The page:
A compilation of committed Afghan women voices that underscores the great advances made in women’s lives and the arduous job still ahead.
Former first lady Laura Bush, in conjunction with her husband George W. Bush’s Presidential Center, lends her high-profile leadership to the plight of the women of Afghanistan, still among the most oppressed people in the world. A people of remote location and clannish, insular culture, the women of Afghanistan suffered horrendously during the Soviet invasion of 1979 and subsequent 10-year war, then under the stringent “gender apartheid” of the Taliban. Afghan women are still overwhelmingly illiterate (over 50 percent), while the average life expectancy is only about 52 years. The women selected here have managed to educate themselves, either by running away from resentful male figures in their family or with the help of a rare supportive father or husband—e.g., beekeeper Zainularab Miri, whose story of the powerful but captive queen bee forms an apt metaphor for the state of physical entrapment these women have endured, followed by flight and movement. After establishing basic security—i.e., not being punished for studying, walking in public, driving, or choosing their own husbands—the women assert that finding work is the first means of self-liberation and that learning a trade, such as weaving, allows them to reject what their society reinforces in them as a sense of being “useless humans,” especially widows. Divided into sections entitled Living, Learning, Working, Surviving, and Challenging, this work continually sounds the themes of confidence and self-improvement, which can only be achieved when the women raise their voices and overcome a societal-enforced shame. Many of the writers emphasize the need to educate the men as well. Mastoora Arezoo, of the Olympic Badminton Committee, asserts the need for participation in sports to promote health and fitness, while printer Freshta Hazeq has proven that women can succeed in male-dominated fields.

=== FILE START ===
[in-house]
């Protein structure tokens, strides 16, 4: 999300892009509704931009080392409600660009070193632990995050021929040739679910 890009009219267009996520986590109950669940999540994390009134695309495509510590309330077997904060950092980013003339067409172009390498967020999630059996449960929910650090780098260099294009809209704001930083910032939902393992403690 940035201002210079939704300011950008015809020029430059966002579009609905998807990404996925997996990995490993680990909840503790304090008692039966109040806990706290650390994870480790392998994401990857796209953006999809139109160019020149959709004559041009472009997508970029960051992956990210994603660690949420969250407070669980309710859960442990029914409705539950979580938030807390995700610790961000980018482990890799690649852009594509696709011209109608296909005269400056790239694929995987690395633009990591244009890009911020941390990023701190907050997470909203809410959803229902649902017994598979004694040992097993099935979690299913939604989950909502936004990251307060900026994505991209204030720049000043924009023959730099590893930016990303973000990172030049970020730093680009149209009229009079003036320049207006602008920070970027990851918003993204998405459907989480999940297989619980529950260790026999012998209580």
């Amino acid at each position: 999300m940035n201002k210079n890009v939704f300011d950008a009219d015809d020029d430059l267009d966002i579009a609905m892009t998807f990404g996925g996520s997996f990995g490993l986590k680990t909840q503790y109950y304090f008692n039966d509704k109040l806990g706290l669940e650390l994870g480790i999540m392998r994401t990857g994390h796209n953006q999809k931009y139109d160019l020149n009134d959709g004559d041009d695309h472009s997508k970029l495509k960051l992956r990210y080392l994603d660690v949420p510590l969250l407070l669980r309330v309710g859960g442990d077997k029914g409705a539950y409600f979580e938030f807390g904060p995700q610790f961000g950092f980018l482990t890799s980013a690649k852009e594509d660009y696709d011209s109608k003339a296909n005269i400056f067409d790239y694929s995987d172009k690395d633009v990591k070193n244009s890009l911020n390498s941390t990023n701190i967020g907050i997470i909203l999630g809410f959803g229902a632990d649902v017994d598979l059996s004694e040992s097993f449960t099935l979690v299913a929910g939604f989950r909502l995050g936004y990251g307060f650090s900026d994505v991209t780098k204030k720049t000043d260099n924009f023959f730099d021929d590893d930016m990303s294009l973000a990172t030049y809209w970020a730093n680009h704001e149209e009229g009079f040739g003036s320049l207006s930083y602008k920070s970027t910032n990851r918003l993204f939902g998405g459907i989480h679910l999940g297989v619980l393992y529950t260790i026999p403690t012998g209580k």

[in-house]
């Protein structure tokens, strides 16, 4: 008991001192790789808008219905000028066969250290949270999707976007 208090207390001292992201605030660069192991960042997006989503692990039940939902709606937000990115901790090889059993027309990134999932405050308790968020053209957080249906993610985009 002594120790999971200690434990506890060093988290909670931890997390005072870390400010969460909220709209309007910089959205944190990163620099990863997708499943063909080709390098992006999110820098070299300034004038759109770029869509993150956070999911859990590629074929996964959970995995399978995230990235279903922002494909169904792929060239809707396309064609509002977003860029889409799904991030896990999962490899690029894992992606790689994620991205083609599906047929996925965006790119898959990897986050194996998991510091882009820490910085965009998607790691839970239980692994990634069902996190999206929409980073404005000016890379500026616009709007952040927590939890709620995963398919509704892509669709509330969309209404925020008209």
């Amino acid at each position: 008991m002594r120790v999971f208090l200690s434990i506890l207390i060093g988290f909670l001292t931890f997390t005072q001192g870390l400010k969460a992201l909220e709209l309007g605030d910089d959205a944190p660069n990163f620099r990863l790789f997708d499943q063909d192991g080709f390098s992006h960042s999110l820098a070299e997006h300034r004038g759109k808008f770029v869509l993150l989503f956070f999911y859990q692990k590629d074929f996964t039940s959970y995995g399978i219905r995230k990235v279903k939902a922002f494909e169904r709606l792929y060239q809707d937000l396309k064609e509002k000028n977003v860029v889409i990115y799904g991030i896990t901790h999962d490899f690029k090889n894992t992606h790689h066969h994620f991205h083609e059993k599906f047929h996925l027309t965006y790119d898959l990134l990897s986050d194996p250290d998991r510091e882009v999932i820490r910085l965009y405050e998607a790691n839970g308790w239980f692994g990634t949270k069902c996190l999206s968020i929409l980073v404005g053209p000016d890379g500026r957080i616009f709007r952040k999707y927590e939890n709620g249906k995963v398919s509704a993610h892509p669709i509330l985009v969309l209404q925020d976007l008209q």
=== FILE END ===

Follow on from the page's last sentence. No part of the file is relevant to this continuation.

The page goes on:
A galvanizing collection of a traumatized population learning to believe in itself.